Welcome, Hala Alyan!


This month we are featuring the poets and writers who have signed with us in the past twelve months—all writers who submitted work during one of our two annual open reading periods.

Today we bring you Hala Alyan, whose poetry collection Four Cities was accepted last summer and will be available next month.

About the Author

Hala Alyan is a Palestinian American poet and clinical psychologist whose work has appeared in numerous journals including The Missouri Review, Prairie Schooner and Colorado Review. Her first full-length poetry collection, ATRIUM (Three Rooms Press), was awarded the 2013 Arab American Book Award in Poetry. Her collection HIJRA was selected as a winner of the 2015 Crab Orchard Series in Poetry and will be published by Southern Illinois University Press. She resides in Manhattan.


About the BookAlyan_FINAL

“Following her mesmerizing debut collection ATRIUM, Hala Alyan offers a sustaining and luminous meditation on love and war in FOUR CITIES. Baghdad, New York, Beirut, Tel Aviv, Tripoli, Detroit and Paris are just names on maps, “for when maps fold and countries vanish…it is just you and the dust you carry on your skin.” These gritty, volatile communities dissolve into dreamscapes, redolent with lemons, dazzled with snow, awake to conversation and kisses. The sky is always open for possibilities: fireworks, moonlight, the call to prayer, dandelions parachuting through the air. What a splendid majestic if troubled world we find ourselves in love in.”
—D.A. Powell, author of Chronic and Cocktails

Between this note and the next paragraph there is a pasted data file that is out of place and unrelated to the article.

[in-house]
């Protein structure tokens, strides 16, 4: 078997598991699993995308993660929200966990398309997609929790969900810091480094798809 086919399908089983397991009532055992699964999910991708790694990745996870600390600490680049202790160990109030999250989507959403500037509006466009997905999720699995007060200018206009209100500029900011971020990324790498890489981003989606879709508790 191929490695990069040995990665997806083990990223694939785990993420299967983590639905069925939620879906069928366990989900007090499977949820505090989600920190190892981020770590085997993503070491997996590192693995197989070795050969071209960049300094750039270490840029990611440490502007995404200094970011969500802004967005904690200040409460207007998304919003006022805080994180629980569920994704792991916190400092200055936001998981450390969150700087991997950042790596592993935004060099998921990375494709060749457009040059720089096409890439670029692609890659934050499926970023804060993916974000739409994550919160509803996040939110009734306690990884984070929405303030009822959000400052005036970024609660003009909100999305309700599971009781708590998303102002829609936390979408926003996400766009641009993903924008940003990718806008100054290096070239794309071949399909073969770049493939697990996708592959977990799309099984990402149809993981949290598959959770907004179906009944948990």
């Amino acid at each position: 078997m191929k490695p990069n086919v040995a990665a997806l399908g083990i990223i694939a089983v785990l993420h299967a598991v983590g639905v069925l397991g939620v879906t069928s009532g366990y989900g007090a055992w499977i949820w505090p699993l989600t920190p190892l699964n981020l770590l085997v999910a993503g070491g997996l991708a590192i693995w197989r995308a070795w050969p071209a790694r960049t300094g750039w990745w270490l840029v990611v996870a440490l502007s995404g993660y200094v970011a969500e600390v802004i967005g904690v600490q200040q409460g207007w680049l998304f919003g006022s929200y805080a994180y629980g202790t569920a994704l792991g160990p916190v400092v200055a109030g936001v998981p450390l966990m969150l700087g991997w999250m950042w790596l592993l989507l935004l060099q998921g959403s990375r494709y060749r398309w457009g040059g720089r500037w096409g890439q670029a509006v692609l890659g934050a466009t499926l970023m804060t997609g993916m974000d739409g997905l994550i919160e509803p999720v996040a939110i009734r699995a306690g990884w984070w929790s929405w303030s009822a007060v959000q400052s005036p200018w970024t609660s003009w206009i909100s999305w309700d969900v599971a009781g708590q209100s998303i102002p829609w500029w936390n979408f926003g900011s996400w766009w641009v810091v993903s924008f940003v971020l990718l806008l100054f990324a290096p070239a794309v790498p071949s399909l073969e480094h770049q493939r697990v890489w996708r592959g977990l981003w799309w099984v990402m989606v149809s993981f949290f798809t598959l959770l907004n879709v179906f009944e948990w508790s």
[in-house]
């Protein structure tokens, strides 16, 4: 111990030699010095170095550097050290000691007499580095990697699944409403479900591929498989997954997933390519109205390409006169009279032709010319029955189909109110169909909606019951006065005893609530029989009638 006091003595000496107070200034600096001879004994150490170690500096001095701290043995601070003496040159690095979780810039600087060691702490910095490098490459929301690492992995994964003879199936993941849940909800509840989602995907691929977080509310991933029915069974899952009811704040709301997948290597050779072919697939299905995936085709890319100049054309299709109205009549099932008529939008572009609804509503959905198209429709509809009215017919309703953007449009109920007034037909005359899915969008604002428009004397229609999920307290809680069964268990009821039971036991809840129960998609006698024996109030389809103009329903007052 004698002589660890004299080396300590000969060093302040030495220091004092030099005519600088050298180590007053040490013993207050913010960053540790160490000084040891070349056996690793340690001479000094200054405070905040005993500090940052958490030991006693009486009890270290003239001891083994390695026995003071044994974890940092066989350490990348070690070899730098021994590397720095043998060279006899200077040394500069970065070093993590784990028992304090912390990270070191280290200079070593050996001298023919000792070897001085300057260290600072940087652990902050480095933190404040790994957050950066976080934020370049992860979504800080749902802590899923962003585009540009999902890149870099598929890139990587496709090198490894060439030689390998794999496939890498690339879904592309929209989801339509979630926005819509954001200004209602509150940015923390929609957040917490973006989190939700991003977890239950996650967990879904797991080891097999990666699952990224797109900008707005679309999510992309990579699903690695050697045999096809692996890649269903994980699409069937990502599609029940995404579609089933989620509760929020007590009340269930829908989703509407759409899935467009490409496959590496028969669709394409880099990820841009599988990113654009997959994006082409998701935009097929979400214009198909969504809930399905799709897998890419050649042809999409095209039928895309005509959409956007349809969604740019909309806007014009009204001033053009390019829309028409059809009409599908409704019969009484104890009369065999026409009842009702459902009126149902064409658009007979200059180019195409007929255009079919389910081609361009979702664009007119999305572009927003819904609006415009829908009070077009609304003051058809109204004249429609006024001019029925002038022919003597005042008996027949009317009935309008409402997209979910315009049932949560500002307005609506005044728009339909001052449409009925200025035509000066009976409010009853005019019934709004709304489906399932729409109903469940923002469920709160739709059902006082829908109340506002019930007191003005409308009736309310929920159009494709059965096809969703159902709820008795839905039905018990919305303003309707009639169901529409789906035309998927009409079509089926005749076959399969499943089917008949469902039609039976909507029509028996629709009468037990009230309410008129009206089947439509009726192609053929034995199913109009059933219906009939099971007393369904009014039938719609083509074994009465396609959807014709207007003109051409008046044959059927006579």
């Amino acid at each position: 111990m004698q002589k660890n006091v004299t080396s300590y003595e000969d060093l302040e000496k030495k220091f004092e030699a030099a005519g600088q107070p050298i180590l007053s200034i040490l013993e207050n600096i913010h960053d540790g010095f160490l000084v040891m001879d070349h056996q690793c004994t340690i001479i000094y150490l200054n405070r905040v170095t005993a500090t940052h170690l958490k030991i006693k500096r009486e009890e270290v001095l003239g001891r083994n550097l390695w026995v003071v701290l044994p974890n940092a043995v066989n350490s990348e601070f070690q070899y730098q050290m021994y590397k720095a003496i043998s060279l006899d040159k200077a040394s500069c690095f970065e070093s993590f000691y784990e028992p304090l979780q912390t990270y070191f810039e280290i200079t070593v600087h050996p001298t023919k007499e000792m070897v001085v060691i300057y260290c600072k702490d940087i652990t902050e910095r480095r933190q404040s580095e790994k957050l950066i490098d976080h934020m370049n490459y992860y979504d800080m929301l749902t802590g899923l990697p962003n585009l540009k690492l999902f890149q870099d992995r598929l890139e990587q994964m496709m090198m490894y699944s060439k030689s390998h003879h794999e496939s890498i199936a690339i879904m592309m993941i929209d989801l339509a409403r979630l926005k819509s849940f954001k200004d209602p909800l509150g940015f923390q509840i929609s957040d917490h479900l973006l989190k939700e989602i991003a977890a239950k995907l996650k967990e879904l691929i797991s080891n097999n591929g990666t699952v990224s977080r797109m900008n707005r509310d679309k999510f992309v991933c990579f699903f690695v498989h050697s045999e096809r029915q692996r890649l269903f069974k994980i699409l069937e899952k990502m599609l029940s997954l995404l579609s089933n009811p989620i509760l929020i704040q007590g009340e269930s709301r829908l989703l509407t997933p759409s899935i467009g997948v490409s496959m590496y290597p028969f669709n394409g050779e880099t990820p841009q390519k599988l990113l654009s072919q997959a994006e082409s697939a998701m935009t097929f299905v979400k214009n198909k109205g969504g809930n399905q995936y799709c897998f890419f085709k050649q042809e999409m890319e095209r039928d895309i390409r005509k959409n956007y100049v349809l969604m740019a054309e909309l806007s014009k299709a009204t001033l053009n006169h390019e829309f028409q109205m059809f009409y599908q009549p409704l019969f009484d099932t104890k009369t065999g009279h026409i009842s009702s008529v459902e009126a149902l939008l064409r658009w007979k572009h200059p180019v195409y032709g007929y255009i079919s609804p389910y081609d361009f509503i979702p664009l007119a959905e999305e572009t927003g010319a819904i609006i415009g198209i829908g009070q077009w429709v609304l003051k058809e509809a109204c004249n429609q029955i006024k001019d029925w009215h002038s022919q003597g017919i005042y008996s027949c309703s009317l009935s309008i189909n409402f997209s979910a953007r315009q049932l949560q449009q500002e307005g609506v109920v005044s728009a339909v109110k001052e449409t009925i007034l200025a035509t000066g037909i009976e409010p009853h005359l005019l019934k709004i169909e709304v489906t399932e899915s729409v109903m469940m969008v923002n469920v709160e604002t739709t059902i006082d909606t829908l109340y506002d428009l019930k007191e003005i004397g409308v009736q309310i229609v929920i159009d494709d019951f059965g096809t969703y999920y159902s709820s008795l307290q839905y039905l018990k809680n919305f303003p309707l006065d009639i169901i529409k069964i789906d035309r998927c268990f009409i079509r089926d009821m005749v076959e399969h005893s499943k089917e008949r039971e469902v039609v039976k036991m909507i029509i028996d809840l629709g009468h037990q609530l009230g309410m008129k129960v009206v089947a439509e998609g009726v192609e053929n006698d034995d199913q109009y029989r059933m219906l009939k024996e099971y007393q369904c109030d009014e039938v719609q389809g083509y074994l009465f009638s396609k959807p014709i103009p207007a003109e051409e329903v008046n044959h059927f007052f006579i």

“The poems in FOUR CITIES are soaked in music and are haunted by all of music’s radiant possibilities. They glisten with the difficult world’s luminous grit.”
—Kazim Ali, author of The Far Mosque

“Hala Alyan creates a realm of dark mystery, dazzling us with beauty while ever-aware of the world’s ongoing conflict and turmoil. Her voice is at once intimate and oracular, personal and political. In ‘Ya Bint,’ the speaker recalls how, ‘[b]efore your mother died, / she would extract fish bones, one after the / other, giving you the good, clean meat.’ Prepare to emerge from this collection transformed, as Alyan revels in and reinvents language in a manner that opens us to new perceptions. A striking and vividly-rendered collection.”
—Dilruba Ahmed, author of Dhaka Dust

“‘Where are the small miracles?’ Alyan asks in her poem ‘Sestina for December,’ and they can be found on each page of this book. Miraculous the lush descriptions and gnostic wonder, miraculous the imagistic leaps and perpetual surprise. In FOUR CITIES I found a city where blue jazzes its way onto your buttons, one in which you braid hair and ask for lighting, one where ecstasy murmurs God’s name against red seeds, and one where the muezzin sings only for the dead. These poems are miraculous in their elusive lyric machinery, taking you half way around the world to a new city, filling you with a new and devastating awe.”
—Traci Brimhall, author of Our Lady of the Ruins


Places and Spaces: On Finishing the Manuscript